Be sure to follow Biml-related accounts on social media for the latest announcements regarding Biml and Biml-related content published by BimlHeroes and Biml users. Two of my favorite Biml blogs are Cathrine Wilhelmsen‘s blog and Ben Weissman‘s Solisyon blog.

Enjoy learning Biml!

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My Books

I’ve authored and co-authored a bunch of books!

Truth be told, I enjoy writing. I think my love of writing stems from a love of learning. I’m just trying to share the joy!

It’s a huge honor to write. I’m humbled and thrilled (all at the same time – a feeling I describe as “all giggly inside”) whenever I’m attending an event like the PASS Summit or a SQL Saturday and someone tells me they enjoy what I’ve written or learned something from something I’ve written.

Mostly I’ve co-authored books but a few I’ve written by myself. I owe all my knowledge to those who shared their knowledge with me. I am merely your scribe.

For a list and links to my books, please visit my Amazon author page.

If you’d like for me to train you or your team in the fine arts and sciences of SSIS, Biml, or both in-person or remotely, please contact me.

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Why I Built DILM Suite, by Andy Leonard

The following is Chapter 6: Catalog Browser from my latest book titled Data Integration Life Cycle Management with SSIS: A Short Introduction by Example:

I was honored to be a Microsoft SQL Server MVP for five years (2007-2012). One cool thing about a being a Microsoft MVP was access to the internal developer teams. Everyone could file Microsoft Connect items reporting bugs and making suggestions for product improvements. Many MVPs did so only to have their bug reports marked as “works as designed” or “won’t fix” and suggestions responded to with something similar. It was discouraging. There are reasons many Connect items were addressed in this way. I am happy to report the root cause (Performance-Based Management or PBM) has been abandoned and the Microsoft Developer Teams are really and truly listening and responding to requests from the field.

Why I Built DILM Suite, by Andy Leonard

That doesn’t mean every suggestion is acted upon (I promise this is not a complaint). It turns out that Microsoft is a software development enterprise. As big as Microsoft is, they cannot possibly respond to every request. When I realized this, I began thinking about how I might address gaps I perceived. I’d co-founded a consulting company and we (collectively) weren’t interested in becoming a software product company. But I was very interested in developing products to address gaps in Data Integration Lifecycle Management (DILM).

In 2015 I left the consulting company I co-founded and immediately began developing the software I’d dreamed of building. In my opinion, the most fair answers to the question, “Why?” are:

  1. I came to believe the Microsoft SSIS Developer Team would never address the things I perceived as “gaps” in the product story; and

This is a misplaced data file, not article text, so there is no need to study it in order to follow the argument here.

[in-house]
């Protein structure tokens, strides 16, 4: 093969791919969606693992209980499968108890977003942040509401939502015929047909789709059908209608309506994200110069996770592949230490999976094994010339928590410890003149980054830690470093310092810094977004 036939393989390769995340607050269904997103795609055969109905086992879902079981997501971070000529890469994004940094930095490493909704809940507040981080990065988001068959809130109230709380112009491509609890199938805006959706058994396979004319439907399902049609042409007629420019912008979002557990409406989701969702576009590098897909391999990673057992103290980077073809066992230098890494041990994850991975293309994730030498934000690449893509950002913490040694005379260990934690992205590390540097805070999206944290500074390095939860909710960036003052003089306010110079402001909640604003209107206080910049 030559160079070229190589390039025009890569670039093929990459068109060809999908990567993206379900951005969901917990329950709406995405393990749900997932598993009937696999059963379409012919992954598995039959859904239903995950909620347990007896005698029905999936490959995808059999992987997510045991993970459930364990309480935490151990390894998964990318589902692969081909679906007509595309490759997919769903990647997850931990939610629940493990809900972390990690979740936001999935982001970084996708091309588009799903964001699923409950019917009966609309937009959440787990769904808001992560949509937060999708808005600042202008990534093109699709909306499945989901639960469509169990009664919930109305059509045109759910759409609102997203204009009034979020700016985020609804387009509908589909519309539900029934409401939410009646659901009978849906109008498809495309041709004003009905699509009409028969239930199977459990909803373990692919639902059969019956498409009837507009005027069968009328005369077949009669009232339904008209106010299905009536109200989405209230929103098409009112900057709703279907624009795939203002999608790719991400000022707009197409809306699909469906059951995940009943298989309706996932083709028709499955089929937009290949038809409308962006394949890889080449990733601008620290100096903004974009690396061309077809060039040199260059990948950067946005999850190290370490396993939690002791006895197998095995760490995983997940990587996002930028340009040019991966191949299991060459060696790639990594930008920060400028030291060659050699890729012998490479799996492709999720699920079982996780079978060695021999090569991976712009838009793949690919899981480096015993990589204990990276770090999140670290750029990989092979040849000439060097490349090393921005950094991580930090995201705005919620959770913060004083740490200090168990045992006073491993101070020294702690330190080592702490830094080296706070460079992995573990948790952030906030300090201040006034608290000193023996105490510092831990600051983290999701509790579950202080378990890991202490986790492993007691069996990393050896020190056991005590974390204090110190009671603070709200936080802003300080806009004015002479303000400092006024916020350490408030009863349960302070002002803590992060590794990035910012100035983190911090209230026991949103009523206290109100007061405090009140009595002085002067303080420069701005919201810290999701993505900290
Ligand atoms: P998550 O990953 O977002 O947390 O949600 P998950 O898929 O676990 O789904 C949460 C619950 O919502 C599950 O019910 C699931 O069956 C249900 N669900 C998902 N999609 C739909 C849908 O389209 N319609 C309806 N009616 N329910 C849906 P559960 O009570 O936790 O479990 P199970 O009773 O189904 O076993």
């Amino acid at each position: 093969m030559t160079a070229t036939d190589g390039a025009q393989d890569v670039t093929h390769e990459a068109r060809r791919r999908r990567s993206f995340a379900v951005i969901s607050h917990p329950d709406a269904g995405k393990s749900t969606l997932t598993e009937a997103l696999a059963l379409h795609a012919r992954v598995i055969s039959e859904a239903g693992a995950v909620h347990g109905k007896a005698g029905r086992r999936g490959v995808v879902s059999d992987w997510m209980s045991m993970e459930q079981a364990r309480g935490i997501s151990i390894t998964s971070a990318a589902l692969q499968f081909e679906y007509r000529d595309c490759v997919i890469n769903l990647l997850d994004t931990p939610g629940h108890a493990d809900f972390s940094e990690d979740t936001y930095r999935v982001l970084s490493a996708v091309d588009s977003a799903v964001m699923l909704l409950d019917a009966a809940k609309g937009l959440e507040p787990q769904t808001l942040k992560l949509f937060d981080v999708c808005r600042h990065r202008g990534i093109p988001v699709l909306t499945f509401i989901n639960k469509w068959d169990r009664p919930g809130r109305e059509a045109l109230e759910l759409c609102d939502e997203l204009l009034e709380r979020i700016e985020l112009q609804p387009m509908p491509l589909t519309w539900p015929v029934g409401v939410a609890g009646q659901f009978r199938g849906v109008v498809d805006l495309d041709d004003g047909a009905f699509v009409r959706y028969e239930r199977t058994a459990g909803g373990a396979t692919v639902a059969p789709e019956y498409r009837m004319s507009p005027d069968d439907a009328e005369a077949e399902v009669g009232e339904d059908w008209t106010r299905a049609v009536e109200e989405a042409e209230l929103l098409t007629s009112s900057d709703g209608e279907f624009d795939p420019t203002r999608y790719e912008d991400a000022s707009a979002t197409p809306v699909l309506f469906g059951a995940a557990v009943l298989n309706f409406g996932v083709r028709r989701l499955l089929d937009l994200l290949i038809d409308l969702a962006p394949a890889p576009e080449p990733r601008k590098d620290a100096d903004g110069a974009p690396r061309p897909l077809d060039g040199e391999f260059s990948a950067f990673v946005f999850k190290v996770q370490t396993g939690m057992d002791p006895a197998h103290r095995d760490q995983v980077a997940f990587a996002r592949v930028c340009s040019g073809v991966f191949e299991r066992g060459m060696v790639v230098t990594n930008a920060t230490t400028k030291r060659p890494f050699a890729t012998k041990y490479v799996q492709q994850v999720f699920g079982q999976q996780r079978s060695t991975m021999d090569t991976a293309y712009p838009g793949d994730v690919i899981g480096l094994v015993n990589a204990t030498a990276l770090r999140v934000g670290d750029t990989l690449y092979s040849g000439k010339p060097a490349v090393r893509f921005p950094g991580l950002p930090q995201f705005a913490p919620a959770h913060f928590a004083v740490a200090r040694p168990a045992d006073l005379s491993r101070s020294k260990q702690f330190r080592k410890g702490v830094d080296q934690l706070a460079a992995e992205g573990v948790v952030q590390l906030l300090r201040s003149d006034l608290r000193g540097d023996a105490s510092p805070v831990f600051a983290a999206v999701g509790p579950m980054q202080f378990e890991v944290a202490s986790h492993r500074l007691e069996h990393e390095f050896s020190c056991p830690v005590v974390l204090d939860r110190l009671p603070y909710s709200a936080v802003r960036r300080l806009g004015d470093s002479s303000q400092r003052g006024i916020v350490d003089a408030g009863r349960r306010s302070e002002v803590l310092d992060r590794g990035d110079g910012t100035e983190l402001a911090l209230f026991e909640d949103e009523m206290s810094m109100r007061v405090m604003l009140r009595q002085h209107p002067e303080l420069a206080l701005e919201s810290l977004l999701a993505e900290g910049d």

2. I came to believe the consulting company I co-founded and I held irreconcilable visions of how to address DILM issues.

Looking back with two years of perspective, I believe focusing on DILM was the best long-term move for me. I started another consulting company, Enterprise Data & Analytics (entdna.com), mostly to fund my coding habit.

Surfacing the SSIS Catalog

Let’s examine the SSIS Catalog surface in the SSMS Object Explorer’s Integration Services Catalogs node as shown in Figure 6-1:


Figure 6-1. The SSIS Catalog as Shown in the SSMS Object Explorer Integration Services Catalogs Node

Beneath the Integration Services Catalogs node we find the SSIS Catalog named SSISDB. Two Catalog Folders are displayed, Framework and Test. The Test Folder contains Projects and Environment virtual folders. The Projects virtual folder contains our SSIS Catalog Project named DILMSample, which in turn contains our SSIS Package named SimplePackage.dtsx. The Environments virtual folder contains our Catalog Environment named envConnection1.

We know – because we’ve done the work – that there’s more there than meets the eye.

6.1   SSIS Catalog Environment Configuration

If we double-click envConnection1 we can see details of our Catalog Environment Variable on the Variables page as shown in Figure 6-2:


Figure 6-2. Viewing the Variables Page of an SSIS Catalog Environment

The Variables page contains details about SSIS Catalog Environment Variables including name, data type, description, value, and whether the variable is sensitive.

6.2   SSIS Catalog Project Configuration

The Parameters tab on the Parameters page of the SSIS Catalog Project Configuration dialog lists SSIS Project and Package parameters, their container name, and value by default as shown in Figure 6-3:


Figure 6-3. Viewing Project Parameters and Values for an SSIS Catalog Project

The Connection Managers tab of the Parameters page contains a list of SSIS Project and Package connection managers and their properties as shown in Figure 6-4: